Here at Vocational Impact, we look for volunteers who are able to bring their unique experiences to their volunteer missions abroad. One of our recent volunteers to Nkosi’s Haven in Johannesburg, South Africa was Niusha Akbari Saneh, a recently graduated Iranian student who studied clinical psychology at Al-Zahra University. W
hile at university, Niusha took courses in social psychology, clinical psychology, and developmental psychology. In addition to her coursework, Niusha pursued a number of opportunities outside of the classroom that allowed her to gain experience in her field.
Niusha worked as a volunteer with children with down syndrome, working with them to express themselves through art. She also worked in less privileged areas of Iran, where she helped children improve their self-confidence and sense of belonging in their communities. In addition to her impressive work in and out of academia, Niusha speaks three languages, English, Farsi, and German.
Niusha was drawn to working with Vocational Impact because of her desire to continue to gain experience with child psychological work as well as her hope to explore new cultures. When she originally wrote in to us, she told us that she believes “we can learn a lot about the human psyche through working with children”.
She told us that she hopes to continue her education and pursue social psychology, with the ultimate goal of working in psychological research, and that she hoped working with Vocational Impact would give her the chance to do hands-on psychological work. She also hoped it would give her the chance to experience a new culture in South Africa, saying she believes “experiencing what goes on in other communities has an undeniable effect on one’s worldview”.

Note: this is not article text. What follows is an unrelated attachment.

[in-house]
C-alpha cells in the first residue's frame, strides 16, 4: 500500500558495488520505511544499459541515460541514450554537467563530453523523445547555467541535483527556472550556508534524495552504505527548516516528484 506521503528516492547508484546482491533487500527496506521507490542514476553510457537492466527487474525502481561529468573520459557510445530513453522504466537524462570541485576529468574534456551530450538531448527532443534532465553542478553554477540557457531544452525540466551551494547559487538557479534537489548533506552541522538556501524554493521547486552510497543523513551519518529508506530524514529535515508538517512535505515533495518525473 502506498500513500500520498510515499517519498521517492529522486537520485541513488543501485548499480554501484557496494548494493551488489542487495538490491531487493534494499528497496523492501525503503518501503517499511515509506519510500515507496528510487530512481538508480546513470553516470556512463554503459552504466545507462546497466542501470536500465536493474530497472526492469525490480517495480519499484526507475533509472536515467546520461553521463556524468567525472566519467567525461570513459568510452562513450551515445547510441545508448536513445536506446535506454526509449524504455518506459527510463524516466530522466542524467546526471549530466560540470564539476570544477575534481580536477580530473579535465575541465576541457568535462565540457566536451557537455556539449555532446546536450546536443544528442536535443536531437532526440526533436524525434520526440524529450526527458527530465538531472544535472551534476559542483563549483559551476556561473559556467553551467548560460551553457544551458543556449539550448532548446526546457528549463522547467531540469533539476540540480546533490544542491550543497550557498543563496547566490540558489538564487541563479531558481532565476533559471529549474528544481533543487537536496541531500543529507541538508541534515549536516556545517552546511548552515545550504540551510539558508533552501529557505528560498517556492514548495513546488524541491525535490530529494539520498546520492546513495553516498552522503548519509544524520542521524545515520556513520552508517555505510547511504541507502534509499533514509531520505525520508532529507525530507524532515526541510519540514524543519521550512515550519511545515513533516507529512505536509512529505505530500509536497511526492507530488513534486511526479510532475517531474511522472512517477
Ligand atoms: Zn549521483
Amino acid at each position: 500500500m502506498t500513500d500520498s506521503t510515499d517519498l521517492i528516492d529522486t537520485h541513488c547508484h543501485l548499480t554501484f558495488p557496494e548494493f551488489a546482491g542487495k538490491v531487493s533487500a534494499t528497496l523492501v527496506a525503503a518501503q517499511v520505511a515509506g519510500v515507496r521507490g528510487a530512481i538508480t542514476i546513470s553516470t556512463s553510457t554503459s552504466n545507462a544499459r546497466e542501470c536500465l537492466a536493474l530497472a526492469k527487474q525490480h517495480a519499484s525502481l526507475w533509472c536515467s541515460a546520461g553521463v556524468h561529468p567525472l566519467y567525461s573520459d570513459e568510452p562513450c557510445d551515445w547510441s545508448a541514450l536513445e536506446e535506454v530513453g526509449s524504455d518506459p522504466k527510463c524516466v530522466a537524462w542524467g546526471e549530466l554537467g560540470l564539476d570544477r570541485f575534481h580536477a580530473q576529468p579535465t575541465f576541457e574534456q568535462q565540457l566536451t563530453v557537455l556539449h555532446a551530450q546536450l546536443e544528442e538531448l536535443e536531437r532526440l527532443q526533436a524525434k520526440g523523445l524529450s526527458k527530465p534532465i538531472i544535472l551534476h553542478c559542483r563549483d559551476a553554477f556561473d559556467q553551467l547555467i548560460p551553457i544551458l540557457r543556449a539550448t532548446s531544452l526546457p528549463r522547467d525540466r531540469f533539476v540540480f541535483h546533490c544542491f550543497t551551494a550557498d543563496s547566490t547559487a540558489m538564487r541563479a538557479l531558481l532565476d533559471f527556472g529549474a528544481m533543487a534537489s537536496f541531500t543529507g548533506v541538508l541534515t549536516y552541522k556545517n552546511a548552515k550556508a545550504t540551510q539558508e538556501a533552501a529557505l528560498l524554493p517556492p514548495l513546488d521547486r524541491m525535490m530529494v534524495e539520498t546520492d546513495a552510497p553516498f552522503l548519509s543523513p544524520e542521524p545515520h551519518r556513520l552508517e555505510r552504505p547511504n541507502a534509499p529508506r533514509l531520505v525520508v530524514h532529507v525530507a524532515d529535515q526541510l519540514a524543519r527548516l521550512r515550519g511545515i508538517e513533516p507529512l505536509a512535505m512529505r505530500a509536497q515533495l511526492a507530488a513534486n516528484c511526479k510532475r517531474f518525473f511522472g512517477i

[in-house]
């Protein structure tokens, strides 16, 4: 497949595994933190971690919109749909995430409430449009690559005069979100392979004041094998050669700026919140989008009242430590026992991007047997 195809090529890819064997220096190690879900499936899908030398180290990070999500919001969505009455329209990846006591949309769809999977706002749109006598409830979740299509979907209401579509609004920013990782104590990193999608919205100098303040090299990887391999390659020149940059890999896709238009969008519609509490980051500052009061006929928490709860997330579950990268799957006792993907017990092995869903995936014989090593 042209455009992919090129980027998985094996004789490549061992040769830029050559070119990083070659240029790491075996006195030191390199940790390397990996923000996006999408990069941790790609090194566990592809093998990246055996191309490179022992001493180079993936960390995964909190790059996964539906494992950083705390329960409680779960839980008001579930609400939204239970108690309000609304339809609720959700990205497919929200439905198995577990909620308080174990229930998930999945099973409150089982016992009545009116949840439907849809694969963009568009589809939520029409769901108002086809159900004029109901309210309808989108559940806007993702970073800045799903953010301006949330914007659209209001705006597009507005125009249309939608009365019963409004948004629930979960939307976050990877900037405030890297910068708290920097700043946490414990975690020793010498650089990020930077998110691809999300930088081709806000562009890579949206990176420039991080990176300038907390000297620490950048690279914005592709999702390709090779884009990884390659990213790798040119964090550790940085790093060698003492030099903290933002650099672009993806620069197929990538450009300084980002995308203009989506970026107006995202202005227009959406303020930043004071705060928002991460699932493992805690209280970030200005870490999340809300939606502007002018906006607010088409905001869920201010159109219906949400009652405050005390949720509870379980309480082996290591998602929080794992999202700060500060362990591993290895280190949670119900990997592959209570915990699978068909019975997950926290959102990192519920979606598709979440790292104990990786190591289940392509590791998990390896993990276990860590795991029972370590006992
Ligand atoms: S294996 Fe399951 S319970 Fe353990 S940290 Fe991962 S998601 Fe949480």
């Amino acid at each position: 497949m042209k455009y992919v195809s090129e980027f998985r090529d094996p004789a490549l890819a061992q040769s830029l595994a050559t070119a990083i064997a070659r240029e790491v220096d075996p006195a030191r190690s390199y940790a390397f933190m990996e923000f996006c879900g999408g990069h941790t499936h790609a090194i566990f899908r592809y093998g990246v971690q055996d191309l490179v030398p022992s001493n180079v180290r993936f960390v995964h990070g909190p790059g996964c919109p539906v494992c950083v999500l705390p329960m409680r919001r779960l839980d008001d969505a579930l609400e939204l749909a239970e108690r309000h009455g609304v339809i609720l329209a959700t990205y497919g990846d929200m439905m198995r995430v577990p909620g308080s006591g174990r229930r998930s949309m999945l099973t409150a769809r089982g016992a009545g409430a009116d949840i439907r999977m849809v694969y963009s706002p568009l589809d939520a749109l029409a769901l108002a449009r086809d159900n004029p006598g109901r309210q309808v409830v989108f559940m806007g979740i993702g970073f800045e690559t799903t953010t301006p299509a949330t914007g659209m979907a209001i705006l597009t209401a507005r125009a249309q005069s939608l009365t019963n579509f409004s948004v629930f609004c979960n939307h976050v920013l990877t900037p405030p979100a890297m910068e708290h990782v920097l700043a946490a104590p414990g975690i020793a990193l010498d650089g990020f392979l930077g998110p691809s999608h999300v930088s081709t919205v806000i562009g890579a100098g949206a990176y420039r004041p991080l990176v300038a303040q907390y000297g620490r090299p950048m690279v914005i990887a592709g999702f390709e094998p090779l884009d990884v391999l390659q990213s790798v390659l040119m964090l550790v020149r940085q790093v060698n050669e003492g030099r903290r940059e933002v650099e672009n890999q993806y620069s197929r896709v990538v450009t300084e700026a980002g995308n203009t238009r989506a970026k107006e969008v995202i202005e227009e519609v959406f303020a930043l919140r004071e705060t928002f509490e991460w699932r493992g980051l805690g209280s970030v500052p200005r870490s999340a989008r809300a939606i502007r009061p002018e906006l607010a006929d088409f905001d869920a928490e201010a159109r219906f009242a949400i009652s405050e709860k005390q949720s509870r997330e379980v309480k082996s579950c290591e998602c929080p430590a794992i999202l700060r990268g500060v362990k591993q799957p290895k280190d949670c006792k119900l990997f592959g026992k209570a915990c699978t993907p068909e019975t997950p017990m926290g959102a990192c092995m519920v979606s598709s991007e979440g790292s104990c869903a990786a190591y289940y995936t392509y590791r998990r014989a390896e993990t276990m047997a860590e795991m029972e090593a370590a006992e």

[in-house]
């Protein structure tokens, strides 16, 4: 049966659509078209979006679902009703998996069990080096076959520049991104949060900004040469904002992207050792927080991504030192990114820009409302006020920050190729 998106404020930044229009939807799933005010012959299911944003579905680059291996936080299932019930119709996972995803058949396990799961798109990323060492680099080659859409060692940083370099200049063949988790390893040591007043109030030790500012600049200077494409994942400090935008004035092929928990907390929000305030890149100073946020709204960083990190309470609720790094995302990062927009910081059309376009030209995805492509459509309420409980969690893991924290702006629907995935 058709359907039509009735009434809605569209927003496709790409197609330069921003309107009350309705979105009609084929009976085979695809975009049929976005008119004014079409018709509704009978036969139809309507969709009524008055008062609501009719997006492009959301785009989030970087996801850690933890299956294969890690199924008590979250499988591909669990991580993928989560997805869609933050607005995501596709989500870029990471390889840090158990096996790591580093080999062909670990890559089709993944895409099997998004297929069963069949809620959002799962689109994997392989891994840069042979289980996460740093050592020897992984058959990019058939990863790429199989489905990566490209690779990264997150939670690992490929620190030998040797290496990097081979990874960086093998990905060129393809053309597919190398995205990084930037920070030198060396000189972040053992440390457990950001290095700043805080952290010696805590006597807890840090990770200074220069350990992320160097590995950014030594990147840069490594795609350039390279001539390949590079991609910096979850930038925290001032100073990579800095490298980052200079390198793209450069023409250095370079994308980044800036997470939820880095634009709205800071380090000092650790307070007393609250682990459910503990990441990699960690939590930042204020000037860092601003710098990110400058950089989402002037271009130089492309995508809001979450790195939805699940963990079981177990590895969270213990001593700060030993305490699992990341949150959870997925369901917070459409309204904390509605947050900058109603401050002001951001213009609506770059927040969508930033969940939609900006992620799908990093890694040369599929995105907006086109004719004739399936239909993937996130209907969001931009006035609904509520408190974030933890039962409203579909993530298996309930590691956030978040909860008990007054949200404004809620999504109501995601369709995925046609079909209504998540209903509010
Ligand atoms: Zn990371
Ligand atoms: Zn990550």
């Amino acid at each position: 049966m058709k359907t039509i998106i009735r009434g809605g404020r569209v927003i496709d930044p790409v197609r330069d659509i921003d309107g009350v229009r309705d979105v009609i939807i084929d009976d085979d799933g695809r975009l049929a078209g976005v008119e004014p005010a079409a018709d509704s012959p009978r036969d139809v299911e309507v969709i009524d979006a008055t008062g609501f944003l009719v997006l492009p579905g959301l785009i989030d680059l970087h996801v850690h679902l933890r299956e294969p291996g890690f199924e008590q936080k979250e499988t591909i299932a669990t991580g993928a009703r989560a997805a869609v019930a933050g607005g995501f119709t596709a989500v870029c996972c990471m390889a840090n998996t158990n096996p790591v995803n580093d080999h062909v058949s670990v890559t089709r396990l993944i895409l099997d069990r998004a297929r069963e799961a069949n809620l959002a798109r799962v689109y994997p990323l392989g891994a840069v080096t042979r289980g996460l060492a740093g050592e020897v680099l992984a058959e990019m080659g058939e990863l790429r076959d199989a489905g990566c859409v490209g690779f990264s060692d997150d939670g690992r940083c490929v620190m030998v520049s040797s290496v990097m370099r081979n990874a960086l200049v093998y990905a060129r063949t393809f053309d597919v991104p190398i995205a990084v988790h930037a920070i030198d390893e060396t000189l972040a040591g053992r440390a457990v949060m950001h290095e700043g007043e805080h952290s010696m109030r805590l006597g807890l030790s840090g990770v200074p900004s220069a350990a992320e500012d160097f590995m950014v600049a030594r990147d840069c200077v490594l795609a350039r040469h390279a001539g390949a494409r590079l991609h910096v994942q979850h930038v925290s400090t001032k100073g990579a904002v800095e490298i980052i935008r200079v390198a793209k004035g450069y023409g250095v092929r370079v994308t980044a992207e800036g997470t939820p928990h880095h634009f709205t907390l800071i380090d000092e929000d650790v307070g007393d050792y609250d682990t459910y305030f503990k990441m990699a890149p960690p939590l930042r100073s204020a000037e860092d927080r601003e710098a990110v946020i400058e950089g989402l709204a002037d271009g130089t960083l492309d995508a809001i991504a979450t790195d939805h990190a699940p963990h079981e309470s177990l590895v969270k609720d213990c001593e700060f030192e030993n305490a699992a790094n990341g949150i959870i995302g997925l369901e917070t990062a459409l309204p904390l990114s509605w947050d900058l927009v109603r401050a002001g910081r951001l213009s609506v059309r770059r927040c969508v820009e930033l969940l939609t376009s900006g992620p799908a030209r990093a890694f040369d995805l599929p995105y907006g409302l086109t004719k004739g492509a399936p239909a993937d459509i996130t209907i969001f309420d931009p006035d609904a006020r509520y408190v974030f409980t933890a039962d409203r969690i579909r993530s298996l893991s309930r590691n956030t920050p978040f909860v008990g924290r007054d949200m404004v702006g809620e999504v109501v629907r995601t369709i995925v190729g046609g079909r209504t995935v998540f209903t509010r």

When we came across Niusha, we thought her passion for child psychology as well as her unique background in psychological work would make her the perfect volunteer for Nikosi’s Haven. So, we got her all set to go and sent her on her way!
Nkosi’s Haven is a community that provides education and opportunities for growth and sustainability for the children and women affected by HIV/AIDS in their care. Nkosi’s Haven is named after Nkosi Johnson, who was born with HIV and became a national figure in the anti-discrimination of people with HIV/AIDS. He died at the age of 12, but his work continues through the work of Nkosi’s Haven.
Nuisha describes her first impressions as; “Everyone was so welcoming and kind, they had been waiting for the new volunteers to come so when I arrived everyone was so nice. It was very pleasant. But it was one of the other volunteers who helped me to know the place. It was nice to have one of the staff members talk to me about the opportunities they had in terms of their physiological program and the things that I could do and especially around HIV and how I should treat people.”